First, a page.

Unterhaltungssoftware Selbstkontrolle (Entertainment Software Self-Regulation Body in English), abbreviated as USK, is a German video game regulation body that rates video games. As with other rating boards from across the world, it serves to inform consumers of what age group of audience the video game is the most appropriate for.

It was founded in 1994, and its headquarters are located in Berlin.[1]

Unlike the rest of the European continent who use the PEGI rating system, Germany has chosen to come up with its own specific rating board; that being said, the USK ratings are often seen together with PEGI ratings on many video games in Europe, especially on the disc artworks.

USK has been known for taking a tougher stance on video games of more extreme nature than other rating boards. A number of high-profile games infamous for featuring extraordinary levels of gore and violence have been banned from public sale in Germany - examples include MadWorld, Manhunt 2 and The House of the Dead: Overkill.

The USK organisation though is considerably older than its PEGI equivalent, having been founded in 1994 - the latter was only introduced in 2003 to replace the dated ELSPA rating system. The rating board's current logo consists of four distinctive coloured diamonds, which match the design of their own ratings as shown below.


(The descriptions below are from USK's website, offering their judgement and definition of their ratings [1])

Icon Description
USK 0.svg


The games do not include depictions of violence and do not confront children with any situations producing sustained anxiety.The atmosphere of children’s games often features friendly and colourful graphics. The more relaxed structure of the game does not put even young children under too much pressure to act. Game tasks are also appropriate for children.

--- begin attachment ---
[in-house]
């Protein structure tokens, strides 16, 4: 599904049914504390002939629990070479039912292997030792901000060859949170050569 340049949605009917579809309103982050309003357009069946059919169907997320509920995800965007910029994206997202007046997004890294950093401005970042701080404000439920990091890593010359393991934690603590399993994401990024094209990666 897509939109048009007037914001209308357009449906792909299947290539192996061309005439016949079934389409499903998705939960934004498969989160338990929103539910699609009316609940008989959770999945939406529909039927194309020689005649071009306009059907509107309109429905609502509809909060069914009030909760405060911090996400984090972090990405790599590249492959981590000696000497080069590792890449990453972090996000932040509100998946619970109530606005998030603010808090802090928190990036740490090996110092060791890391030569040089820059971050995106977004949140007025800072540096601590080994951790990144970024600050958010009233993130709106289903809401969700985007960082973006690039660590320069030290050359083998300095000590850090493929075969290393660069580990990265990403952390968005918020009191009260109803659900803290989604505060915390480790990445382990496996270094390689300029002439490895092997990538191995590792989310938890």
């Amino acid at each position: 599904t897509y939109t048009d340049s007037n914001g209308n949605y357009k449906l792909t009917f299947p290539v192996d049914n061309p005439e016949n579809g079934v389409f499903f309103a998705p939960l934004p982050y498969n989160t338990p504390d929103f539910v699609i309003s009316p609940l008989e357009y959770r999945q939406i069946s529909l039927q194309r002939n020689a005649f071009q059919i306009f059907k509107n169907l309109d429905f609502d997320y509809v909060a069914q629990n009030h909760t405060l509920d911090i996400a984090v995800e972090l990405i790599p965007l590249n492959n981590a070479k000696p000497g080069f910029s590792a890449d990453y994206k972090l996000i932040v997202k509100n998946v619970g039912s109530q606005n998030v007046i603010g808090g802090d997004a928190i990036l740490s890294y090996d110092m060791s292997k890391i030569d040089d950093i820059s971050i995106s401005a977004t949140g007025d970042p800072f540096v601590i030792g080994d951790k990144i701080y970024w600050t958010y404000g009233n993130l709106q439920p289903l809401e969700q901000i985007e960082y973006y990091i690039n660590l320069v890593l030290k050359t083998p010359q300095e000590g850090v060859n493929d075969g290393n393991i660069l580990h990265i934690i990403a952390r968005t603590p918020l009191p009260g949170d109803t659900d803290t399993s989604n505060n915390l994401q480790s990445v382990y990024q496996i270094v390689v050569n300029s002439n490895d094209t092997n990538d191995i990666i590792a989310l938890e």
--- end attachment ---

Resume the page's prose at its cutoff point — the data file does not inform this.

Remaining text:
USK 6.svg


These games mostly involve family-friendly games which may be more exciting and competitive (e.g. via faster game speed and more complex tasks), such as racers, simulations, platforms and role-playing games.

USK 12.svg


These games feature much more of a competitive edge. Game scenarios are set within a historical, futuristic or mythical fairy-tale context, enabling players to distance themselves sufficiently from events. This categorisation includes arcade games, strategy games and role-playing games as well as some military simulations.

USK 16.svg


In games with an age of 16 and over, violent acts can already be more in the foreground, which is why they are clearly no longer suitable for children. Fights and violent clashes, however, are always framed by the plot or story. In multiplayer games, for example, this framing can take place through teamwork or athletic competition. The most common genres include action adventure games, shooters, open-world games, role-playing games, beat 'em ups and military strategy games.

USK 18.svg


These games virtually always involve violent game concepts and frequently generate a dark and threatening atmosphere. This makes them suitable for adults only. The genres in this categorisation include first-person shooters and action adventures.

Previous ratings

USK's old logo, used until 2009

The current design of USK ratings, styled as single-colour diamonds in a square, has been in use since 2009. The table below illustrates what the older designs used to look like, which were white-edged diamonds that adopted USK's original logo design. Separate colours (white, yellow, green, blue and red) for each age group were only introduced in 2003.

Year 0 6 12 16 18
1994 USK rating 0 (1994).png USK rating 6 (1994).png Usk rating 12 1994.png USK rating 16 (1994).png USK rating 18 (1994).png
2003 USK rating 0 (2003).png USK rating (2003).png USK rating 12 (2003).png USK Rating 16 (2003).png USK Rating 18 (2003).png


External links